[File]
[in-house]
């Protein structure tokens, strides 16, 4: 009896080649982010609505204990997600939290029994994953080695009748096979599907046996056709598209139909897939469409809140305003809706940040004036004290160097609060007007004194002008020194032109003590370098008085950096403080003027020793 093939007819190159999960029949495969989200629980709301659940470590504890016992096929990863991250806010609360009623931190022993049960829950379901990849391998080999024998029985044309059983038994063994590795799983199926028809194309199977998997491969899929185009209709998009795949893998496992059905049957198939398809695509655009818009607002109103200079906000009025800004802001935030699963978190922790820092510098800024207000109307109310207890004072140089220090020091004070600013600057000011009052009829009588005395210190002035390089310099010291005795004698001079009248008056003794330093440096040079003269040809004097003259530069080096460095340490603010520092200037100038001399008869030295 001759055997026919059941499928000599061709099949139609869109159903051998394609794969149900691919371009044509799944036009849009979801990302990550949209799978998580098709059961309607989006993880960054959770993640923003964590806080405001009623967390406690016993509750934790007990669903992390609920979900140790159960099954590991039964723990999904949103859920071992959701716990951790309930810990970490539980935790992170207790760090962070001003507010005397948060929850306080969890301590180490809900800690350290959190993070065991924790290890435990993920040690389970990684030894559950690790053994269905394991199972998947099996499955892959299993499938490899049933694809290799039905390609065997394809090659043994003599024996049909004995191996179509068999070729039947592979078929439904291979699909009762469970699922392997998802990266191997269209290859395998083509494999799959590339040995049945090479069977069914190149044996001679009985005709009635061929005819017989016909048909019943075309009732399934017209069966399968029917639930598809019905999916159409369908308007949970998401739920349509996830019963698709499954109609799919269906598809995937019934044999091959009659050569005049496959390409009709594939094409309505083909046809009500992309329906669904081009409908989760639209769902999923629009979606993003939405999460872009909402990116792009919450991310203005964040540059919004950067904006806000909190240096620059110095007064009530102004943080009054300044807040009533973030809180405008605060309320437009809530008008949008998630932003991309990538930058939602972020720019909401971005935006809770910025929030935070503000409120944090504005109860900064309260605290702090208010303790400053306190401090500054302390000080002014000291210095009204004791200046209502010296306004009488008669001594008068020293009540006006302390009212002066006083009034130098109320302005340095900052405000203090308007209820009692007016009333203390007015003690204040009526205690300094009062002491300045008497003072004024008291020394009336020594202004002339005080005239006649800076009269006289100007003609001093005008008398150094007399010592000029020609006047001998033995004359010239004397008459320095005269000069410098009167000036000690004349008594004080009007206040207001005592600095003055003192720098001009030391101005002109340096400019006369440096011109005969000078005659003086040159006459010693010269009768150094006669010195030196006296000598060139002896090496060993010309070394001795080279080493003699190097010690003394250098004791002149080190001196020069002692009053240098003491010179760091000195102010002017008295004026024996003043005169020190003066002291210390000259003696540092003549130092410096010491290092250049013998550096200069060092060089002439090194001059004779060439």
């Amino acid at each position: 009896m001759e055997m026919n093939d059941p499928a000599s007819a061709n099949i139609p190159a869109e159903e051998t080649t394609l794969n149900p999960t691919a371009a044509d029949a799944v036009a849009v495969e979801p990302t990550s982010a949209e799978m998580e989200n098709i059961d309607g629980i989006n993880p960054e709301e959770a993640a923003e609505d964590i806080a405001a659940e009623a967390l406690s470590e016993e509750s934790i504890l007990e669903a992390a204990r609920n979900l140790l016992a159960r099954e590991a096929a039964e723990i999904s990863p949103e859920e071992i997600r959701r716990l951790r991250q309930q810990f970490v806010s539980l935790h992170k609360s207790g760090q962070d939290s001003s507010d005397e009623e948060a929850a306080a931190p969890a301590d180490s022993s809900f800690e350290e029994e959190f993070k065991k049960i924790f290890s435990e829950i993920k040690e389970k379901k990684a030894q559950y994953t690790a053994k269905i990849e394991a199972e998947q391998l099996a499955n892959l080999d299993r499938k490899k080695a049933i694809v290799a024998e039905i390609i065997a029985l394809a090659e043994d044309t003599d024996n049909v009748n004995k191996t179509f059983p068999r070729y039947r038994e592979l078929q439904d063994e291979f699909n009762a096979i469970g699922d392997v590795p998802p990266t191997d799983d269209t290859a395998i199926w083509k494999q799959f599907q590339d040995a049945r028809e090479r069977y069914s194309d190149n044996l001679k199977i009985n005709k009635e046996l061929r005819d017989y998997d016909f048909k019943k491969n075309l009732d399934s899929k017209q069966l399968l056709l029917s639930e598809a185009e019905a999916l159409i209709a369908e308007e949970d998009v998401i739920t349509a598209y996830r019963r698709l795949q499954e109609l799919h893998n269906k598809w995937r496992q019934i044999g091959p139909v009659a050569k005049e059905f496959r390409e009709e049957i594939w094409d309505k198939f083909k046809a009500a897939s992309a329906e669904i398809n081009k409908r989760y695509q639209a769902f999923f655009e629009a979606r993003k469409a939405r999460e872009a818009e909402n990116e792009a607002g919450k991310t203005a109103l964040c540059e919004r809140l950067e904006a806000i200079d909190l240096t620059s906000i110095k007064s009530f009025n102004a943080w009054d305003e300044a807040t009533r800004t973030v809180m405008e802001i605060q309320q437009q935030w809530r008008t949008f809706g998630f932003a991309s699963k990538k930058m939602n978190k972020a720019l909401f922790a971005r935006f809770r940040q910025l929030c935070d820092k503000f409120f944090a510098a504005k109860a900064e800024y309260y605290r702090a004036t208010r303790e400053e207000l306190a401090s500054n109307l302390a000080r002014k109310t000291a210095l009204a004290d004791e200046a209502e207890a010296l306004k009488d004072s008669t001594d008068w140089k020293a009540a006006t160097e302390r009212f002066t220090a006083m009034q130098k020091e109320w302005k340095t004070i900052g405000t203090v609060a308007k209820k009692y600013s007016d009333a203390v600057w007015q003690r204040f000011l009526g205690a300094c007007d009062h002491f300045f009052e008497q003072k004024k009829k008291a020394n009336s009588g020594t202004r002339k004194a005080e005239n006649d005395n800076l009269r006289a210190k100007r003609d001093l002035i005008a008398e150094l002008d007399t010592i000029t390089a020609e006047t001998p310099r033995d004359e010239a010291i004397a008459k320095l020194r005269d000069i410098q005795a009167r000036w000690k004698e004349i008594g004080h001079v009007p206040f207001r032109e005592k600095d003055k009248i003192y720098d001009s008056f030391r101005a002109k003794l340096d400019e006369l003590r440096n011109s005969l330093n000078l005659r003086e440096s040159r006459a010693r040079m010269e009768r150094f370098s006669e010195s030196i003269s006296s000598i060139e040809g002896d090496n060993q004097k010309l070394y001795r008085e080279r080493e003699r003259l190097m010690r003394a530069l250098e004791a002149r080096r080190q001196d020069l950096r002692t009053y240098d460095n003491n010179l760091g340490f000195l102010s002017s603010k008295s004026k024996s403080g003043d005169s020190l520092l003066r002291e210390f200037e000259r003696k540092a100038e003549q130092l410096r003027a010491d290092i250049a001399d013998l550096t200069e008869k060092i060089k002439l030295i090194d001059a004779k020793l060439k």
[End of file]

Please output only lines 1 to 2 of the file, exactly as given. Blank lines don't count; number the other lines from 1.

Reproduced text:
[in-house]
């Protein structure tokens, strides 16, 4: 009896080649982010609505204990997600939290029994994953080695009748096979599907046996056709598209139909897939469409809140305003809706940040004036004290160097609060007007004194002008020194032109003590370098008085950096403080003027020793 093939007819190159999960029949495969989200629980709301659940470590504890016992096929990863991250806010609360009623931190022993049960829950379901990849391998080999024998029985044309059983038994063994590795799983199926028809194309199977998997491969899929185009209709998009795949893998496992059905049957198939398809695509655009818009607002109103200079906000009025800004802001935030699963978190922790820092510098800024207000109307109310207890004072140089220090020091004070600013600057000011009052009829009588005395210190002035390089310099010291005795004698001079009248008056003794330093440096040079003269040809004097003259530069080096460095340490603010520092200037100038001399008869030295 001759055997026919059941499928000599061709099949139609869109159903051998394609794969149900691919371009044509799944036009849009979801990302990550949209799978998580098709059961309607989006993880960054959770993640923003964590806080405001009623967390406690016993509750934790007990669903992390609920979900140790159960099954590991039964723990999904949103859920071992959701716990951790309930810990970490539980935790992170207790760090962070001003507010005397948060929850306080969890301590180490809900800690350290959190993070065991924790290890435990993920040690389970990684030894559950690790053994269905394991199972998947099996499955892959299993499938490899049933694809290799039905390609065997394809090659043994003599024996049909004995191996179509068999070729039947592979078929439904291979699909009762469970699922392997998802990266191997269209290859395998083509494999799959590339040995049945090479069977069914190149044996001679009985005709009635061929005819017989016909048909019943075309009732399934017209069966399968029917639930598809019905999916159409369908308007949970998401739920349509996830019963698709499954109609799919269906598809995937019934044999091959009659050569005049496959390409009709594939094409309505083909046809009500992309329906669904081009409908989760639209769902999923629009979606993003939405999460872009909402990116792009919450991310203005964040540059919004950067904006806000909190240096620059110095007064009530102004943080009054300044807040009533973030809180405008605060309320437009809530008008949008998630932003991309990538930058939602972020720019909401971005935006809770910025929030935070503000409120944090504005109860900064309260605290702090208010303790400053306190401090500054302390000080002014000291210095009204004791200046209502010296306004009488008669001594008068020293009540006006302390009212002066006083009034130098109320302005340095900052405000203090308007209820009692007016009333203390007015003690204040009526205690300094009062002491300045008497003072004024008291020394009336020594202004002339005080005239006649800076009269006289100007003609001093005008008398150094007399010592000029020609006047001998033995004359010239004397008459320095005269000069410098009167000036000690004349008594004080009007206040207001005592600095003055003192720098001009030391101005002109340096400019006369440096011109005969000078005659003086040159006459010693010269009768150094006669010195030196006296000598060139002896090496060993010309070394001795080279080493003699190097010690003394250098004791002149080190001196020069002692009053240098003491010179760091000195102010002017008295004026024996003043005169020190003066002291210390000259003696540092003549130092410096010491290092250049013998550096200069060092060089002439090194001059004779060439």